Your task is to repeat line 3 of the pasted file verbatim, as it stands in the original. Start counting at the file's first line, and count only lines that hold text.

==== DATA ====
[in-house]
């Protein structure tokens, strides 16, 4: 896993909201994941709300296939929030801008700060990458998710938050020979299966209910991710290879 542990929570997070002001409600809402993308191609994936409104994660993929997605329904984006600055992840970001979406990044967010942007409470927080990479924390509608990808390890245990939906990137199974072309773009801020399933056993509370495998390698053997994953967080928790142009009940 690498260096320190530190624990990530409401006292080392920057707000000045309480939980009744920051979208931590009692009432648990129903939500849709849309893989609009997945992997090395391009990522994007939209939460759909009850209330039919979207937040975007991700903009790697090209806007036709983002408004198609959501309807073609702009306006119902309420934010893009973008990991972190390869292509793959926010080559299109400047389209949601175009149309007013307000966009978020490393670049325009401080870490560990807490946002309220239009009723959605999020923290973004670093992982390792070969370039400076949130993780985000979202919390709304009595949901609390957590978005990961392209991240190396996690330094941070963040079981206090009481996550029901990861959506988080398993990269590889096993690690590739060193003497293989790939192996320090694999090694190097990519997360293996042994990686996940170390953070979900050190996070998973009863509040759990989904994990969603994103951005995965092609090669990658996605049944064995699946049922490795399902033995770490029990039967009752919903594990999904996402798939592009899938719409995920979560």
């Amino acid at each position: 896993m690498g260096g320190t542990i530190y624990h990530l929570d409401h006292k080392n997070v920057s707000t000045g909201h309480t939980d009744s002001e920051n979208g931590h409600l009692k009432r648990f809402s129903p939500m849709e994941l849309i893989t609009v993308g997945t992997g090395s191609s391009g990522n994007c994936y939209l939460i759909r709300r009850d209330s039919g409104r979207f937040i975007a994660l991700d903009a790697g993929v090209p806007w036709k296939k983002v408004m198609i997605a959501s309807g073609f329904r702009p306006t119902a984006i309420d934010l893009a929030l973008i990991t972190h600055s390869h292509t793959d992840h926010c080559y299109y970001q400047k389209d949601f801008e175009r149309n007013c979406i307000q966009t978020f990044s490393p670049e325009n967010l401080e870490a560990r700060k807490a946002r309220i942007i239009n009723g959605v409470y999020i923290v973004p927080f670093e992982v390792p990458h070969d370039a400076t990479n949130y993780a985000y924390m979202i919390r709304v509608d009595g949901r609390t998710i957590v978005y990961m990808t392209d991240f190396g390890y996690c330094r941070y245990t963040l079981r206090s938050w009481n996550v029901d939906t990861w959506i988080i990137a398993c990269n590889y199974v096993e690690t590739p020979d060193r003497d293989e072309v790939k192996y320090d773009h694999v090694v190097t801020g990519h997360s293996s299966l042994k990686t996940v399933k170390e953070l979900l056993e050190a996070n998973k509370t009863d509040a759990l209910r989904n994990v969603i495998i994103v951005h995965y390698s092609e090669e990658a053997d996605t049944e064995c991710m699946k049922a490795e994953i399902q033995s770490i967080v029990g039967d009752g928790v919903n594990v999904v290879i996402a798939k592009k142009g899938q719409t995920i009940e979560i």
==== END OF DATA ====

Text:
């Amino acid at each position: 896993m690498g260096g320190t542990i530190y624990h990530l929570d409401h006292k080392n997070v920057s707000t000045g909201h309480t939980d009744s002001e920051n979208g931590h409600l009692k009432r648990f809402s129903p939500m849709e994941l849309i893989t609009v993308g997945t992997g090395s191609s391009g990522n994007c994936y939209l939460i759909r709300r009850d209330s039919g409104r979207f937040i975007a994660l991700d903009a790697g993929v090209p806007w036709k296939k983002v408004m198609i997605a959501s309807g073609f329904r702009p306006t119902a984006i309420d934010l893009a929030l973008i990991t972190h600055s390869h292509t793959d992840h926010c080559y299109y970001q400047k389209d949601f801008e175009r149309n007013c979406i307000q966009t978020f990044s490393p670049e325009n967010l401080e870490a560990r700060k807490a946002r309220i942007i239009n009723g959605v409470y999020i923290v973004p927080f670093e992982v390792p990458h070969d370039a400076t990479n949130y993780a985000y924390m979202i919390r709304v509608d009595g949901r609390t998710i957590v978005y990961m990808t392209d991240f190396g390890y996690c330094r941070y245990t963040l079981r206090s938050w009481n996550v029901d939906t990861w959506i988080i990137a398993c990269n590889y199974v096993e690690t590739p020979d060193r003497d293989e072309v790939k192996y320090d773009h694999v090694v190097t801020g990519h997360s293996s299966l042994k990686t996940v399933k170390e953070l979900l056993e050190a996070n998973k509370t009863d509040a759990l209910r989904n994990v969603i495998i994103v951005h995965y390698s092609e090669e990658a053997d996605t049944e064995c991710m699946k049922a490795e994953i399902q033995s770490i967080v029990g039967d009752g928790v919903n594990v999904v290879i996402a798939k592009k142009g899938q719409t995920i009940e979560i």